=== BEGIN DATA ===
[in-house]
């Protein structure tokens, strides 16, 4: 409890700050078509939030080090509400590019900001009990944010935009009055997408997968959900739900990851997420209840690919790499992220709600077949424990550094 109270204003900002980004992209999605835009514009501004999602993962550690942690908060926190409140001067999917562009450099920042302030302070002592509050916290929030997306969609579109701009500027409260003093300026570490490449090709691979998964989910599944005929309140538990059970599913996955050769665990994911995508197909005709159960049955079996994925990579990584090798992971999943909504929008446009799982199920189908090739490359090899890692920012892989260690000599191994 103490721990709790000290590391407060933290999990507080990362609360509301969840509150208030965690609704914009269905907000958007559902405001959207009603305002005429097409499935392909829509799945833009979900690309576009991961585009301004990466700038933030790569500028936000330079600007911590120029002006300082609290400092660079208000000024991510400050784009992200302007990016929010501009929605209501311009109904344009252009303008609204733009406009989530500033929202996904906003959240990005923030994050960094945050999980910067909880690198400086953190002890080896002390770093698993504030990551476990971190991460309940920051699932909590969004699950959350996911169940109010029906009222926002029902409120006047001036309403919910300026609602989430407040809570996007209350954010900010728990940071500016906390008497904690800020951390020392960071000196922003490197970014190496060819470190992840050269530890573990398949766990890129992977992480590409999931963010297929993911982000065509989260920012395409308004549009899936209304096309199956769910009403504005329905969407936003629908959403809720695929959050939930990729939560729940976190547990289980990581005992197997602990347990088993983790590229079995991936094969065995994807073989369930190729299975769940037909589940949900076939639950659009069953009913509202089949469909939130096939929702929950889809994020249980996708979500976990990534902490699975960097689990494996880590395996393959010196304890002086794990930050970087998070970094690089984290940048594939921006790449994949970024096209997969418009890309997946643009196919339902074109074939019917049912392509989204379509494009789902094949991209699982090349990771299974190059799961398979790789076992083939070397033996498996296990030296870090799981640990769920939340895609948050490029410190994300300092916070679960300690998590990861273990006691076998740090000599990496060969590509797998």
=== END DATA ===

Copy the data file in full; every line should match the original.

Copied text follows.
[in-house]
């Protein structure tokens, strides 16, 4: 409890700050078509939030080090509400590019900001009990944010935009009055997408997968959900739900990851997420209840690919790499992220709600077949424990550094 109270204003900002980004992209999605835009514009501004999602993962550690942690908060926190409140001067999917562009450099920042302030302070002592509050916290929030997306969609579109701009500027409260003093300026570490490449090709691979998964989910599944005929309140538990059970599913996955050769665990994911995508197909005709159960049955079996994925990579990584090798992971999943909504929008446009799982199920189908090739490359090899890692920012892989260690000599191994 103490721990709790000290590391407060933290999990507080990362609360509301969840509150208030965690609704914009269905907000958007559902405001959207009603305002005429097409499935392909829509799945833009979900690309576009991961585009301004990466700038933030790569500028936000330079600007911590120029002006300082609290400092660079208000000024991510400050784009992200302007990016929010501009929605209501311009109904344009252009303008609204733009406009989530500033929202996904906003959240990005923030994050960094945050999980910067909880690198400086953190002890080896002390770093698993504030990551476990971190991460309940920051699932909590969004699950959350996911169940109010029906009222926002029902409120006047001036309403919910300026609602989430407040809570996007209350954010900010728990940071500016906390008497904690800020951390020392960071000196922003490197970014190496060819470190992840050269530890573990398949766990890129992977992480590409999931963010297929993911982000065509989260920012395409308004549009899936209304096309199956769910009403504005329905969407936003629908959403809720695929959050939930990729939560729940976190547990289980990581005992197997602990347990088993983790590229079995991936094969065995994807073989369930190729299975769940037909589940949900076939639950659009069953009913509202089949469909939130096939929702929950889809994020249980996708979500976990990534902490699975960097689990494996880590395996393959010196304890002086794990930050970087998070970094690089984290940048594939921006790449994949970024096209997969418009890309997946643009196919339902074109074939019917049912392509989204379509494009789902094949991209699982090349990771299974190059799961398979790789076992083939070397033996498996296990030296870090799981640990769920939340895609948050490029410190994300300092916070679960300690998590990861273990006691076998740090000599990496060969590509797998």